You can either run a repeated measures factorial anova (group x time); 4 levels of group as your between subjects factor and 3 levels of testing time as your within subjects factor. How you compare groups if you find a significant interaction depends on if you planned specific comparisons (i.e, you have a reason/theory predicting certain groups will differ) or if you want to explore the relationships between all possible comparisons.
Usually, if you have planned comparisons in mind, you can run multiple t-tests (controlling for an inflated type 1 error via bonferroni or holm procedures). If you don't know what to expect with your data, you can use a post hoc test (i.e, Tukey procedure) as an exploratory tool to see out of all the possible group comparisons, which are different. If you're using SPSS, theres also another kind of follow up procedure which I think might be more suitable; trend analysis. This tests linear, quadratic, etc relationships of your data - which I think is appropriate given your description of the data. Have a look into it.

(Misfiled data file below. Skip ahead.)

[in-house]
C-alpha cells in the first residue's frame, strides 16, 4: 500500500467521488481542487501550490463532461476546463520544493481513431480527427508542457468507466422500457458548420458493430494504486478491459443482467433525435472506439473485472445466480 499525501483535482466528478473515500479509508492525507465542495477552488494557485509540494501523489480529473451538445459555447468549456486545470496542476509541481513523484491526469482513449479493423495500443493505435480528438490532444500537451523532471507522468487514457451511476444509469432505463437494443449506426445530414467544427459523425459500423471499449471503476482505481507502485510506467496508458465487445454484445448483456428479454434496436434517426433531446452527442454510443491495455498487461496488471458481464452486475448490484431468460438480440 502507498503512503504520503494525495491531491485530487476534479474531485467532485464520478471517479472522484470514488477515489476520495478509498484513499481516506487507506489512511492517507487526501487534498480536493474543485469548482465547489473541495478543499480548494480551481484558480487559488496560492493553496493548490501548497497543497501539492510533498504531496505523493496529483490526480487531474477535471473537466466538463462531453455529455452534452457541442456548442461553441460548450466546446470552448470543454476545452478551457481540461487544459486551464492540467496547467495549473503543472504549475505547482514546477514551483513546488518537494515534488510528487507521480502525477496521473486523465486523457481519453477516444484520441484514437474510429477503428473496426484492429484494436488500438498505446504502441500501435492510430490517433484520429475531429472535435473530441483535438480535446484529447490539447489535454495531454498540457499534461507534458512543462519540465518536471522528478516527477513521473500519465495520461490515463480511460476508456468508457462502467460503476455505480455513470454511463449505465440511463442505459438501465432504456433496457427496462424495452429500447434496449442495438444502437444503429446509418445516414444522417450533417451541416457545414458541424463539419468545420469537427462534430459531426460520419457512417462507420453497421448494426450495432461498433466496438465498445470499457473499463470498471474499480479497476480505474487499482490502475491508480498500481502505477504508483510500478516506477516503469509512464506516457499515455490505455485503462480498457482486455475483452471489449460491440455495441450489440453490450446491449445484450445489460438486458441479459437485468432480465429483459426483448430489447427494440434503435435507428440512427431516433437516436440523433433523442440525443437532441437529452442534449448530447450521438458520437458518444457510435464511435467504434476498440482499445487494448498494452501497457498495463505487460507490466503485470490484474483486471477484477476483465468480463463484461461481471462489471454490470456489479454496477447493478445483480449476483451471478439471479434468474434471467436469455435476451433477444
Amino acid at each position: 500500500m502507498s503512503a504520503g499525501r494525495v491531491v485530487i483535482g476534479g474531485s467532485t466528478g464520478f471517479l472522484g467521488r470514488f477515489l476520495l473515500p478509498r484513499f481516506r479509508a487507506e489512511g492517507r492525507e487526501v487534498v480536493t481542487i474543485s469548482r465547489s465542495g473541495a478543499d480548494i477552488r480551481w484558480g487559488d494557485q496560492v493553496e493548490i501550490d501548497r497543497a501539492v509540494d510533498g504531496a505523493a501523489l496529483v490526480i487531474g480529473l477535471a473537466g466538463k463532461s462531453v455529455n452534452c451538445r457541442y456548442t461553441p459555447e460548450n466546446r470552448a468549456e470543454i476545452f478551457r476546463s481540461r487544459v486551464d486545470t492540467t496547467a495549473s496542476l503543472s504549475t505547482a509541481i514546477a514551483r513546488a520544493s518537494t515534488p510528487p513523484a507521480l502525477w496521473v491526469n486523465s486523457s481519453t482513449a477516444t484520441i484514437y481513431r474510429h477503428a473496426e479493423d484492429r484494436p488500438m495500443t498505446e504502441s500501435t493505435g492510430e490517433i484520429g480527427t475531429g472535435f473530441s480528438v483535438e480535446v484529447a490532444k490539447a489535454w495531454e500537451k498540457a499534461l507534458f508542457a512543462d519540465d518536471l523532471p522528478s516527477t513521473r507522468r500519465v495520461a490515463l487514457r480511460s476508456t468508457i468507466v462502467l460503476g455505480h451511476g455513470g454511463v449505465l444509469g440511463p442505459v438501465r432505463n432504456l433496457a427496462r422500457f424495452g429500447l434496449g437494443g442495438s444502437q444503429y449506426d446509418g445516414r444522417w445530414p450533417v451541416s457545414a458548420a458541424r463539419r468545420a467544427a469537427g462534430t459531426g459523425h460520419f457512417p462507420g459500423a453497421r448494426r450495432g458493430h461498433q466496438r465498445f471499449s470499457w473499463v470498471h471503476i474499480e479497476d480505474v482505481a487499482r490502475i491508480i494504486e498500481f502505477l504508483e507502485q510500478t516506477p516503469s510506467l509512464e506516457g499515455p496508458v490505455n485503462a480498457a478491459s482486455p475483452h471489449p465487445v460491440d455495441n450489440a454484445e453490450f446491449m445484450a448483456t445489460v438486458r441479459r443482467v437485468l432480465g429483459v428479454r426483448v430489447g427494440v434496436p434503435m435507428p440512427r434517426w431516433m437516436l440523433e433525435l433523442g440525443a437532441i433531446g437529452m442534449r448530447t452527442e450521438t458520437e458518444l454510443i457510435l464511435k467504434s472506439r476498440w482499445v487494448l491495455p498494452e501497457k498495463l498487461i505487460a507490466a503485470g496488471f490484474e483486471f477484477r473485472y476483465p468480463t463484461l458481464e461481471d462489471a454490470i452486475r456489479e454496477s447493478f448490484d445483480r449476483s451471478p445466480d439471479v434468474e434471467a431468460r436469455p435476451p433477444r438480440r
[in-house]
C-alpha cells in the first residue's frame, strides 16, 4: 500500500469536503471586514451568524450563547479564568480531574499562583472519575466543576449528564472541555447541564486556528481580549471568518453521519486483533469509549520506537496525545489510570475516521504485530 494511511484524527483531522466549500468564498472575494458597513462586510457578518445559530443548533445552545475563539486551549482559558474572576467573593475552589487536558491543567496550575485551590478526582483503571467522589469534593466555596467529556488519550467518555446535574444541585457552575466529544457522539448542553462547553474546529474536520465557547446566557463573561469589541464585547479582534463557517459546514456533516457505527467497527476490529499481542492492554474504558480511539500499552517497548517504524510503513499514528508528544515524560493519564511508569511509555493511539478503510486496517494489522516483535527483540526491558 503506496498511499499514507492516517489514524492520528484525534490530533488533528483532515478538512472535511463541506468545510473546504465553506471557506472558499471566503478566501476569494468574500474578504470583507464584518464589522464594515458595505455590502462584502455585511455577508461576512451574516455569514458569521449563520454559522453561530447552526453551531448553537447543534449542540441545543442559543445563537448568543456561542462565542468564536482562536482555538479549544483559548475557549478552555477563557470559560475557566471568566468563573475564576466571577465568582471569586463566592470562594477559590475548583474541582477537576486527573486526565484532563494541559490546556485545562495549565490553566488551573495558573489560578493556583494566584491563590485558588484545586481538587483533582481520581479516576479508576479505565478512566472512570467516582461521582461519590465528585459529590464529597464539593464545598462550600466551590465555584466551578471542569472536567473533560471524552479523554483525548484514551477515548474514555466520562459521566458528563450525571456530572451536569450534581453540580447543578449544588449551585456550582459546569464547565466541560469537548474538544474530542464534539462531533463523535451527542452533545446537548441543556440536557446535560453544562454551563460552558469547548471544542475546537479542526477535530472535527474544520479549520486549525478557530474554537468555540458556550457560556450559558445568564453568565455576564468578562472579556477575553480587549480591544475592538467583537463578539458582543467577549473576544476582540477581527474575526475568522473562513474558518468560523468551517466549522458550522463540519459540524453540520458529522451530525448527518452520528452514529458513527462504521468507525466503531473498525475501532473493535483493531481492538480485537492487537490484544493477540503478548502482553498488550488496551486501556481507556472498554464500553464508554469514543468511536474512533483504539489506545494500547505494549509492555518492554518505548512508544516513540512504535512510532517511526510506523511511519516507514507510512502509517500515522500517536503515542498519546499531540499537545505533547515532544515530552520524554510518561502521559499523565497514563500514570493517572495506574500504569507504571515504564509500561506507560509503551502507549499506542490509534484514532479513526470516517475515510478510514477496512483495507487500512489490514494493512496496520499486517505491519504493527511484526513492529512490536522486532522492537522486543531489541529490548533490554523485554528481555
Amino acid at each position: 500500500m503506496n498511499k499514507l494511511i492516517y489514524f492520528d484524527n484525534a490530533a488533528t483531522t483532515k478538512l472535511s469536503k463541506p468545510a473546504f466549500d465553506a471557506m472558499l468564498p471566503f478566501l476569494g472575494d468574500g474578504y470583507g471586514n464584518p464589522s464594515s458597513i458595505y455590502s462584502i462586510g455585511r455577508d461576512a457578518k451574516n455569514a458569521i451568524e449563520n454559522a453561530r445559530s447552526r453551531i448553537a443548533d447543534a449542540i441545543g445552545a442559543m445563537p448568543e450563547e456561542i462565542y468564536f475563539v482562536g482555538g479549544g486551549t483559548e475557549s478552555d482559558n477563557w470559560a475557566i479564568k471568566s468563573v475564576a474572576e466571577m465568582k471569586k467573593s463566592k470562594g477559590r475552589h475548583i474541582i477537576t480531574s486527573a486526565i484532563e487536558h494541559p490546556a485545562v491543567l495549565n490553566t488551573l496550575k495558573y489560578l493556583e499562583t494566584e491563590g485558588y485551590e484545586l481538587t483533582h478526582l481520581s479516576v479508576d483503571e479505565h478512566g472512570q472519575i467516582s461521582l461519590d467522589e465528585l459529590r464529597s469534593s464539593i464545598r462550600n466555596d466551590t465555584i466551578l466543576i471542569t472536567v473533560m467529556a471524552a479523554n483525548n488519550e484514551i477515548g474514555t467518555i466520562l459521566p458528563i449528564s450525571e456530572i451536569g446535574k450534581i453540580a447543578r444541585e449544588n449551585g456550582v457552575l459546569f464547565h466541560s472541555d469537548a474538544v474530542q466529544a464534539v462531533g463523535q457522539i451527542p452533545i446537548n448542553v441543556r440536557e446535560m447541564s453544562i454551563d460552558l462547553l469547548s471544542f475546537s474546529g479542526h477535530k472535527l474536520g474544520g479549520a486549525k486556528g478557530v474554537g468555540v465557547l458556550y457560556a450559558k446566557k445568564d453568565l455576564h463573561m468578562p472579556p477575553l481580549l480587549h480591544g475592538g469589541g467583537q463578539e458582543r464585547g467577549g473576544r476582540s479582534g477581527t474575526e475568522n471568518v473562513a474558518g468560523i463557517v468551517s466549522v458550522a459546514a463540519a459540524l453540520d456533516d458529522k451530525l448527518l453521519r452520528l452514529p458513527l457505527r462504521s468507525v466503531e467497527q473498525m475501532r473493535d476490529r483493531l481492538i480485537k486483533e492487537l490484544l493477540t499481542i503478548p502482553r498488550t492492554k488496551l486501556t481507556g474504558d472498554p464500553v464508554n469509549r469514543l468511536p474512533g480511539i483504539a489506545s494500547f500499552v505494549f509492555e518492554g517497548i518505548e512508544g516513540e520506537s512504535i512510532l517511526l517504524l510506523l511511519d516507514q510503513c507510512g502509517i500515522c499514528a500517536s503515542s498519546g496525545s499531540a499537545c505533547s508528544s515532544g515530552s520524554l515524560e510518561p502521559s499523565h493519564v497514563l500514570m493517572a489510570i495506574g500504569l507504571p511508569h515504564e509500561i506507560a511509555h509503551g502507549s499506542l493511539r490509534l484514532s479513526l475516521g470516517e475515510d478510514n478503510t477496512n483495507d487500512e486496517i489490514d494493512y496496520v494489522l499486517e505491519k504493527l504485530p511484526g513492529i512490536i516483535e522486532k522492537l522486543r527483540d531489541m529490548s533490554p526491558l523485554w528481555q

With the repeated measures factorial anova approach, you may have problems regarding sphericity. Machauly's Test of Sphericity in SPSS will tell you if you have met this assumption. If you haven't you can go with one of the already laid out corrections in the SPSS Output (i.e, Greenhouse-Gieser for non sphericity).
If you find you can't meet the sphericity assumption even after correcting for non-sphericity, you might want to use a 1 way MANOVA - the MANOVA does not require sphericity. Here you would have one independent variable (group; 4 levels) and all the blood tests would serve as dependent variables (so you would have multiple DV's). You can do follow up comparisons for a MANOVA like how I stated above.
BTW, I'm a psych student as well. I read about a very similar study in my Psychopathology class. Very interesting stuff!
Best of Luck!